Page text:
Click a site on a map of Alaska on the program home page to bring up images that are updated every 10 minutes. Next to each current view, a clear-day image of the same scene is provided, with prominent terrain features marked with distance and elevation data.
Each site's page provides details such as latitude and longitude coordinates, and elevation. There's topographic detail, and a sectional chart that traces out the wedge of terrain and airspace captured by the site's cameras. Click a nearby button to view the location's METAR, if available. The images are also available to flight service specialists giving weather briefings
The system is high-tech, but also pretty simple, said Combs. He managed development and installation of the cameras from 2007 to 2011, and became program manager last August.
Designed for harsh exterior conditions, the solar-and-wind-powered cameras are remotely controlled, allowing activation, deactivation, and operation of camera-lens heaters—to melt snow or ice—from a control center. Camera images are transmitted by a satellite communications link.
Warth, who flew de Havilland Beavers, Cessna 206s, and other aircraft for several years for two large floatplane operators in Anchorage, recalls that each morning before flying, “the first thing we'd do is look at the weather cameras.”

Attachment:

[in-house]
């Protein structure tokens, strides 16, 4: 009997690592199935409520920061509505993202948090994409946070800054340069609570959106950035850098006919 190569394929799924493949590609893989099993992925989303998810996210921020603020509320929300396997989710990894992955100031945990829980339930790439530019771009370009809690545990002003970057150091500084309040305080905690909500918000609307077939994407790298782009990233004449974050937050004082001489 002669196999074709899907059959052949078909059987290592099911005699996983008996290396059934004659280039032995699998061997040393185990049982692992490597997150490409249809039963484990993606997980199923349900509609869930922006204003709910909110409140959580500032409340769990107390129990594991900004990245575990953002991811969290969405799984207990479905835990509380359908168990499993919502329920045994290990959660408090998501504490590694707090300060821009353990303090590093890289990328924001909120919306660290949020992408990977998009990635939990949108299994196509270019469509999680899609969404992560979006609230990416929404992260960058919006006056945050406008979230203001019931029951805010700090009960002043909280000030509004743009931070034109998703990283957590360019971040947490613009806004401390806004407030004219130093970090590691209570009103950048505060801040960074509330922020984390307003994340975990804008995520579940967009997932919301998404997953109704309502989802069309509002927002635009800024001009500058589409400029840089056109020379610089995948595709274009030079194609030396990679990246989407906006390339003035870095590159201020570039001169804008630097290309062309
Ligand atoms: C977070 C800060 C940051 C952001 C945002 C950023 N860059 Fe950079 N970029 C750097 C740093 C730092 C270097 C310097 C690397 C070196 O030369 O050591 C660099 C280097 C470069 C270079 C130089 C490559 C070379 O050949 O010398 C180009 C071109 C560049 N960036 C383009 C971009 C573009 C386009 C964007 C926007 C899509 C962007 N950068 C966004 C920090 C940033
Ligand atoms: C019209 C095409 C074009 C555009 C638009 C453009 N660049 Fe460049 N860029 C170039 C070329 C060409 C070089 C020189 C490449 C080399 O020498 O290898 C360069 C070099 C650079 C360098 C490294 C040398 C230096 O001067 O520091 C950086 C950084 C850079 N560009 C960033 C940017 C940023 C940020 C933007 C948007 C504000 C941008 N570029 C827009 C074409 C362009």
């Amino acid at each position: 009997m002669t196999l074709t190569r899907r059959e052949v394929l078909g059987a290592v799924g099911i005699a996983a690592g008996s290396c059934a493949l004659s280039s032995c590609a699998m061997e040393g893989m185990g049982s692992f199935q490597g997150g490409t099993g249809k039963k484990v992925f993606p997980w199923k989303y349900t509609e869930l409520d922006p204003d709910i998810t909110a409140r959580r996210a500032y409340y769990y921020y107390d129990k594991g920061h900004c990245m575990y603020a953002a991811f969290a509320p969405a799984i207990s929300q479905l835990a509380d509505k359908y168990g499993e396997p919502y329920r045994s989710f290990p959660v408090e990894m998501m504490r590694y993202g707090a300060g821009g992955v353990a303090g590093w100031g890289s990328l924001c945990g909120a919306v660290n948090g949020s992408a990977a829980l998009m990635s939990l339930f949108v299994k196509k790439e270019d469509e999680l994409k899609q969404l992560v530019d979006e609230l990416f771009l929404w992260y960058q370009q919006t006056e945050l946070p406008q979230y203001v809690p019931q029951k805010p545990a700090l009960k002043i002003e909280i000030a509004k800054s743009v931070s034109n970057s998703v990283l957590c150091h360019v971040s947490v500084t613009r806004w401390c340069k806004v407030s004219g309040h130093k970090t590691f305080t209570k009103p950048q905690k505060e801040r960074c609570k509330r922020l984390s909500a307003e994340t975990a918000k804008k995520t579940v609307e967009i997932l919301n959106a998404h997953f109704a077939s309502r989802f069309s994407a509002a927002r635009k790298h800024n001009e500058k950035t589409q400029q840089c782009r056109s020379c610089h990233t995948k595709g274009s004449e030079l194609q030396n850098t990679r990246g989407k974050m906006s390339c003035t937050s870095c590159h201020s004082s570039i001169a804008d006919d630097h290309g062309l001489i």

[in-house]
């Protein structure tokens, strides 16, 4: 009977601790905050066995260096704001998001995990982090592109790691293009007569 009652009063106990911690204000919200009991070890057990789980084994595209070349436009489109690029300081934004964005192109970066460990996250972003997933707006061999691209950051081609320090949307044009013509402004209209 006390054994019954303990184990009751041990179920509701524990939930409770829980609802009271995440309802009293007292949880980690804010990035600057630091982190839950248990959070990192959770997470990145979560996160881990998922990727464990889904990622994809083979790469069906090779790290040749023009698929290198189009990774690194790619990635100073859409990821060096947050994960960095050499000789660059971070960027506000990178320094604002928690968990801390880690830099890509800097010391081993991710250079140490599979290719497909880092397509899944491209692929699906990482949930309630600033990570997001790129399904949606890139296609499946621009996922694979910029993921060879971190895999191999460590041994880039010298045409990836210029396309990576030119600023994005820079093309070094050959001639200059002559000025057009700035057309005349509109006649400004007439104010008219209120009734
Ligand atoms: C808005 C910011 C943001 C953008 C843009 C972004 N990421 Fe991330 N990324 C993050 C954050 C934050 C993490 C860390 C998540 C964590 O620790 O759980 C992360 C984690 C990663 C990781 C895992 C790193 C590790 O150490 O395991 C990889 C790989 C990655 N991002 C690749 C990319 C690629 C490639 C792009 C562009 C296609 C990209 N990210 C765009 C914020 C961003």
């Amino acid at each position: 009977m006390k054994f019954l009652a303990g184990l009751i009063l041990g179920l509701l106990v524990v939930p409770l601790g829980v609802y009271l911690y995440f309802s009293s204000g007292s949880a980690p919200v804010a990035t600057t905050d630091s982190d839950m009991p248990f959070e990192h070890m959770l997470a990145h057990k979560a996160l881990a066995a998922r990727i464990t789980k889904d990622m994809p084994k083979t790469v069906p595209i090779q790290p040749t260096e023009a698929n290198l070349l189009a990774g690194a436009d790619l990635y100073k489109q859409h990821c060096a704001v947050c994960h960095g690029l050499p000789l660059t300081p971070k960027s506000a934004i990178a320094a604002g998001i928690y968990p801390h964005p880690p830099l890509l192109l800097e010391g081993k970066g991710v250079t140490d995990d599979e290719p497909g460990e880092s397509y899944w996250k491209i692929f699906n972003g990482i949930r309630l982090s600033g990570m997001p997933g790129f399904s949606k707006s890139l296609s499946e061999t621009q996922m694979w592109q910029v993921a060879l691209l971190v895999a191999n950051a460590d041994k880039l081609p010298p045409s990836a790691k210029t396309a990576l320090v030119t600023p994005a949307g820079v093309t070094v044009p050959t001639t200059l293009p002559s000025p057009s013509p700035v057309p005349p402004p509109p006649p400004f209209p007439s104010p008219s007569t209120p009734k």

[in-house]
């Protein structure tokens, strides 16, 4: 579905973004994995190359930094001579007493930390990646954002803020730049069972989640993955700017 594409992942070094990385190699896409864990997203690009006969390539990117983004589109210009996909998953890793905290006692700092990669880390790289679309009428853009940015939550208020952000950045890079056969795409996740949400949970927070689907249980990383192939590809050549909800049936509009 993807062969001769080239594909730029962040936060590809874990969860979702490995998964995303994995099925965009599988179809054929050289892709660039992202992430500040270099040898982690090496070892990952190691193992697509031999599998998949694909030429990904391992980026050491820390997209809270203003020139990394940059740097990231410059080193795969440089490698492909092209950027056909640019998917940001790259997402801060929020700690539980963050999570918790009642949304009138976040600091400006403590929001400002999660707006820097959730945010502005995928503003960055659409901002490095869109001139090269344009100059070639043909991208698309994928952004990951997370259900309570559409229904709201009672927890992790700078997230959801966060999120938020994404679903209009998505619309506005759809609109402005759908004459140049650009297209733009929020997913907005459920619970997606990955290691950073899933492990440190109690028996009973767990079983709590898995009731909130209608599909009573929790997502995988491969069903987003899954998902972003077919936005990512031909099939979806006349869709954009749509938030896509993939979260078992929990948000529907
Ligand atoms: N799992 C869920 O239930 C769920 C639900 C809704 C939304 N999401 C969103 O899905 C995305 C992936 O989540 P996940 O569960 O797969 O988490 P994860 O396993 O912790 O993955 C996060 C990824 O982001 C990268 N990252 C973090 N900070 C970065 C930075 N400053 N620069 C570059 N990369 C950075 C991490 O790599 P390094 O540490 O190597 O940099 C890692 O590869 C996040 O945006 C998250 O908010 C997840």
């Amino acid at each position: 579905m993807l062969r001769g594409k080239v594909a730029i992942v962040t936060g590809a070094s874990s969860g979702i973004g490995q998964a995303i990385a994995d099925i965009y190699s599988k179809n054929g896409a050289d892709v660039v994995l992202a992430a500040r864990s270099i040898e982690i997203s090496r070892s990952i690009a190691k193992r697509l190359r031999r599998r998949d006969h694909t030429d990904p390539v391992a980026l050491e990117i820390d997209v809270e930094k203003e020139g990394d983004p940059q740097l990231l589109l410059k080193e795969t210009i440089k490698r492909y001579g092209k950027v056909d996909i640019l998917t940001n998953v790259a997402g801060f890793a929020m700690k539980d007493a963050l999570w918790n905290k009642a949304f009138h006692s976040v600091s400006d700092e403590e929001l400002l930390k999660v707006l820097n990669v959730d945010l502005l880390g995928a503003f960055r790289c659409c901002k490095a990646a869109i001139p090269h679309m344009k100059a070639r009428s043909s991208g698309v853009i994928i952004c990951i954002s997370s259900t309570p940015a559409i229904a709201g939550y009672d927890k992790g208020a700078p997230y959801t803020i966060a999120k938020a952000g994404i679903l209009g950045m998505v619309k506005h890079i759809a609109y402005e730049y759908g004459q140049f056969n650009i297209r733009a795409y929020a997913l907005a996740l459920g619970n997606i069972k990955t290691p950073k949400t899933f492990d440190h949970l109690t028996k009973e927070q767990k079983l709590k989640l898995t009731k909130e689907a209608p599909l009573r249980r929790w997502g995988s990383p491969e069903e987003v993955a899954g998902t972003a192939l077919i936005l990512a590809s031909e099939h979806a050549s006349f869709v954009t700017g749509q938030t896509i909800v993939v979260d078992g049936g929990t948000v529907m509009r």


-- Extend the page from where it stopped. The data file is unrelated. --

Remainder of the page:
With GPS reducing instances of pilots getting lost, Alaska accidents tend to occur on takeoffs, landings, and “hitting granite” after continued VFR flight into adverse weather, he said.
Pilots who use the weather camera images to evaluate flights “are not launching, so there are not events.”
“In terms of saving lives, it's all about the weather in Alaska,” said Warth, an airline transport pilot, flight instructor, and airframe and powerplant mechanic with inspection authorization who now owns a Piper Twin Comanche and a 235-horsepower PA-28 Cherokee.
The cameras have helped reduce the maintenance and fuel costs of Alaska Seaplane Service, said operations director Mike Stedman in a phone interview from Juneau.
Pilots checking the camera images can watch fronts move up the coast, sometimes getting their first alert to weather that isn't conforming to forecast, he said.
Four measures of success